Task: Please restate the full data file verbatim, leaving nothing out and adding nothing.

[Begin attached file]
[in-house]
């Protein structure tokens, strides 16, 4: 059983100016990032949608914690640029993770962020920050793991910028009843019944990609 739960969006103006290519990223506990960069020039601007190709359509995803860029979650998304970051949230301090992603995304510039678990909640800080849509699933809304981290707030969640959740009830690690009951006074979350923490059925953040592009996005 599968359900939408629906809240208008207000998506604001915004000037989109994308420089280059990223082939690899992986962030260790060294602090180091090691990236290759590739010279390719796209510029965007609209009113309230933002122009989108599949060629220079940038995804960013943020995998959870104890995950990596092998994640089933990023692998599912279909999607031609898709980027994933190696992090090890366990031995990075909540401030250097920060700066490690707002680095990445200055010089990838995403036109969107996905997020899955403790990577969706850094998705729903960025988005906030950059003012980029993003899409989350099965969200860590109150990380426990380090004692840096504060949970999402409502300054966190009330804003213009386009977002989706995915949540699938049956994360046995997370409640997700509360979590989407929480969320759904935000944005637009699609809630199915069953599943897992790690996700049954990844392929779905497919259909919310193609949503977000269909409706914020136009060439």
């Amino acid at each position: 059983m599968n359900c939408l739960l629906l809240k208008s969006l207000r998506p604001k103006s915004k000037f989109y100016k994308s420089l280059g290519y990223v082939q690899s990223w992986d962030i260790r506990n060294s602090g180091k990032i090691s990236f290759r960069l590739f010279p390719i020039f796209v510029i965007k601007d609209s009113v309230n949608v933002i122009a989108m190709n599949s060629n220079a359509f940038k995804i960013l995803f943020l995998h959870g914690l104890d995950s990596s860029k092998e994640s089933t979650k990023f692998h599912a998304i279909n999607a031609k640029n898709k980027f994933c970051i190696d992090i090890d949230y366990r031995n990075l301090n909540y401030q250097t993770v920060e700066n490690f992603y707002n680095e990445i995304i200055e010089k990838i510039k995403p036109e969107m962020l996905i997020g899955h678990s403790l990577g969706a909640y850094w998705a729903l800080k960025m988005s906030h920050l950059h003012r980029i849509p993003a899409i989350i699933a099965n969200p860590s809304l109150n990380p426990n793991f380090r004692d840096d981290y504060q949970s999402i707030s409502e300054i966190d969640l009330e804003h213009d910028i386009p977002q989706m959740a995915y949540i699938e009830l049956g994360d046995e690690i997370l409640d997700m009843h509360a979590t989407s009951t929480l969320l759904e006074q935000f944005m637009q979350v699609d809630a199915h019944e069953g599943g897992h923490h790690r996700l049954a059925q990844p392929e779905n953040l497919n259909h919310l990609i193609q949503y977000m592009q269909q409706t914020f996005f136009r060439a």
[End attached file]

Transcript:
[in-house]
């Protein structure tokens, strides 16, 4: 059983100016990032949608914690640029993770962020920050793991910028009843019944990609 739960969006103006290519990223506990960069020039601007190709359509995803860029979650998304970051949230301090992603995304510039678990909640800080849509699933809304981290707030969640959740009830690690009951006074979350923490059925953040592009996005 599968359900939408629906809240208008207000998506604001915004000037989109994308420089280059990223082939690899992986962030260790060294602090180091090691990236290759590739010279390719796209510029965007609209009113309230933002122009989108599949060629220079940038995804960013943020995998959870104890995950990596092998994640089933990023692998599912279909999607031609898709980027994933190696992090090890366990031995990075909540401030250097920060700066490690707002680095990445200055010089990838995403036109969107996905997020899955403790990577969706850094998705729903960025988005906030950059003012980029993003899409989350099965969200860590109150990380426990380090004692840096504060949970999402409502300054966190009330804003213009386009977002989706995915949540699938049956994360046995997370409640997700509360979590989407929480969320759904935000944005637009699609809630199915069953599943897992790690996700049954990844392929779905497919259909919310193609949503977000269909409706914020136009060439």
């Amino acid at each position: 059983m599968n359900c939408l739960l629906l809240k208008s969006l207000r998506p604001k103006s915004k000037f989109y100016k994308s420089l280059g290519y990223v082939q690899s990223w992986d962030i260790r506990n060294s602090g180091k990032i090691s990236f290759r960069l590739f010279p390719i020039f796209v510029i965007k601007d609209s009113v309230n949608v933002i122009a989108m190709n599949s060629n220079a359509f940038k995804i960013l995803f943020l995998h959870g914690l104890d995950s990596s860029k092998e994640s089933t979650k990023f692998h599912a998304i279909n999607a031609k640029n898709k980027f994933c970051i190696d992090i090890d949230y366990r031995n990075l301090n909540y401030q250097t993770v920060e700066n490690f992603y707002n680095e990445i995304i200055e010089k990838i510039k995403p036109e969107m962020l996905i997020g899955h678990s403790l990577g969706a909640y850094w998705a729903l800080k960025m988005s906030h920050l950059h003012r980029i849509p993003a899409i989350i699933a099965n969200p860590s809304l109150n990380p426990n793991f380090r004692d840096d981290y504060q949970s999402i707030s409502e300054i966190d969640l009330e804003h213009d910028i386009p977002q989706m959740a995915y949540i699938e009830l049956g994360d046995e690690i997370l409640d997700m009843h509360a979590t989407s009951t929480l969320l759904e006074q935000f944005m637009q979350v699609d809630a199915h019944e069953g599943g897992h923490h790690r996700l049954a059925q990844p392929e779905n953040l497919n259909h919310l990609i193609q949503y977000m592009q269909q409706t914020f996005f136009r060439a």